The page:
Idaho Collection Agencies and Unlawful Collections

Idaho Debt Collectors have certain limitations in the types of debts they can collect or attempt to collect. Idaho Code 26-2229A states:

No collection agency licensee, or collection agency required to be licensed under this act, or agent of such collection agency shall collect or attempt to collect any interest or other charges, fees, or expenses incidental to the principal obligation unless such interest or incidental fees, charges, or expenses:

(a)  Are expressly authorized by statute;
(b)  Are allowed by court ruling against the debtor;
(c)  Have been judicially determined;
(d)  Are provided for in a written form agreement, signed by both the debtor and the licensee, and which has the prior approval of the director with respect to the terms of the agreement and amounts of the fees, interest, charges and expenses; or
(e)  Reasonably relate to the actual cost associated with processing a demand draft or other form of electronic payment on behalf of a debtor for a debt payment, provided that the debtor has preauthorized the method of payment and has been notified in advance that such payment may be made by reasonable alternative means that will not result in additional charges, fees or expenses to the debtor.

Idaho Code 26-2229A

Court and Idaho Department of Finance Interpretation

In 2014, a debt collector tested the limits and meaning of this statute in Medical Recovery Services, LLC v. Strawn, 156 Idaho 153, 321 P.3d 703 (2014). There, the court determined that a debt collector could not collect or attempt to collect any amount that is “incidental to the principle obligation” without meeting one of the requirements listed in the statute.

A few months after this decision, the Idaho Department of Finance issued formal guidance to all Idaho debt collection agencies. This guidance provided two important conclusions.

First, the Department stated:

To ensure against any misunderstanding, the Department interprets the Strawn case as establishing that the term “principal obligation,” as used in Idaho Code § 26-2229A(4), never includes “any interest or other charges, fees, or expenses” however labeled, and therefore, such charges are always “incidental” to the principal obligation. Consequently, to comply with the Act, it is the Department’s position that no collection agency, including debt buyers, operating in Idaho, may lawfully collect, or attempt to collect, “any interest or other charges, fees, or expenses,” no matter how labeled, against an Idaho debtor that are incidental to the debtor’s principal obligation, without first qualifying to do so by application of one or more of the exceptions set forth in Idaho Code § 26-2229A(4).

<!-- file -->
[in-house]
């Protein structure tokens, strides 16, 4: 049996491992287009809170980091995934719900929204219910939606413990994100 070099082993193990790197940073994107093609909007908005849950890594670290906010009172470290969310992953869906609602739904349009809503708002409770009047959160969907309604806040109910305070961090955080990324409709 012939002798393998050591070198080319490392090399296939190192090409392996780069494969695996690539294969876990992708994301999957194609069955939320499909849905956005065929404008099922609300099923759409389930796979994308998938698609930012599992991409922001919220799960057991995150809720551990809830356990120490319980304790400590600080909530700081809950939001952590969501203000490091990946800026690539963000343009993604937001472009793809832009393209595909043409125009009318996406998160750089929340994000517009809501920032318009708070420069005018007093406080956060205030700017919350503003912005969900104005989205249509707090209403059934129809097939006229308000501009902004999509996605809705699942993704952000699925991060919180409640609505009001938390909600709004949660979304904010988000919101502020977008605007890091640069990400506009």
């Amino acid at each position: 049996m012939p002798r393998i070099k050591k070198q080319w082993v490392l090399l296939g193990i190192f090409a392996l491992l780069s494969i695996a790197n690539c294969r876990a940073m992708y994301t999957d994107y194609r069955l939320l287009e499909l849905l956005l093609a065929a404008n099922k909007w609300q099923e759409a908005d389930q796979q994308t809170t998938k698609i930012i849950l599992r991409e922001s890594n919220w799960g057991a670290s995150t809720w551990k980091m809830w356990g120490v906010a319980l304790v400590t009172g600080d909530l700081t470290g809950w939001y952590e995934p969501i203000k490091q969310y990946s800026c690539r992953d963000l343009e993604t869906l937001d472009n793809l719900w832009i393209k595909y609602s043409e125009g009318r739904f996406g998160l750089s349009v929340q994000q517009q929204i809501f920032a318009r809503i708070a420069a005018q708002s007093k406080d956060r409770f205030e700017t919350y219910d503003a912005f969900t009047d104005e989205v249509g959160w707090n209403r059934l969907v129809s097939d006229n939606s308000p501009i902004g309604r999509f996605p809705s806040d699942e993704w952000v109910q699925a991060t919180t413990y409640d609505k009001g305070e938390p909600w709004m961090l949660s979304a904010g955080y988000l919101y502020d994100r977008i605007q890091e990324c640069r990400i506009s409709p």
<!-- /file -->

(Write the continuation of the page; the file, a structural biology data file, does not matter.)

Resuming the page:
This means that if a debt collector is asking you to pay interest or other fees on top of the principal balance, they must be able to verify (to you and others) that they are authorized to do so under the statute.

Secondly, the Department found that the term “principal obligation” means the charge for the actual goods or services provided and does not include any other charge or fee.

You can find copies of the Idaho Department of Finances’ policies and guidelines here:  (see the Collection Agency Act section).

Common Ways Interest, Fees, and or Other Charges Are Lawfully Claimed.

In addition to the guidance, the Department issued a list of FAQs. In my view, the FAQs somewhat muddy the waters on what collection agencies can demand.

For instance, one answer states that a debt collector can collect or attempt to collect agreed upon finance charges (including interest) in a loan or credit sale because these finance charges are expressly authorized by statute (Idaho Code 28-42-201). The department likewise concludes that overdraft fees can be collected for the same reasoning.

Frankly, I believe this determination makes it somewhat confusing as to what is a legitimate “finance charge.” The term “finance charge” has a very imprecise and confusing definition itself in Idaho Code 28-42-301. Moreover, I’m not sure if I agree with the Department’s conclusion that any amount the debt collector wants to collect as a finance charge under Idaho 28-42-301 is “expressly authorized by statute.”

The department does clarify that it is improper for a debt collector to characterize a charge-off account balance as the “principal obligation” or to include late fees in the “principal obligation.”

What this Mean for You?

The bottom line is that Idaho law requires the debt collector to ensure it can properly justify any amount it collects or attempts to collect as lawful. If the debt collector is demanding that you pay amounts it cannot lawfully collect, you may have recourse against the debt collector not just for yourself, but for all other Idaho citizens.

If you believe you are being wrongfully charged, you can potentially take action against the debt collector yourself, or you can file a complaint with the Idaho Department of Finance.

If you would like to have Idaho Consumer Law Firm review your case, please submit it for review!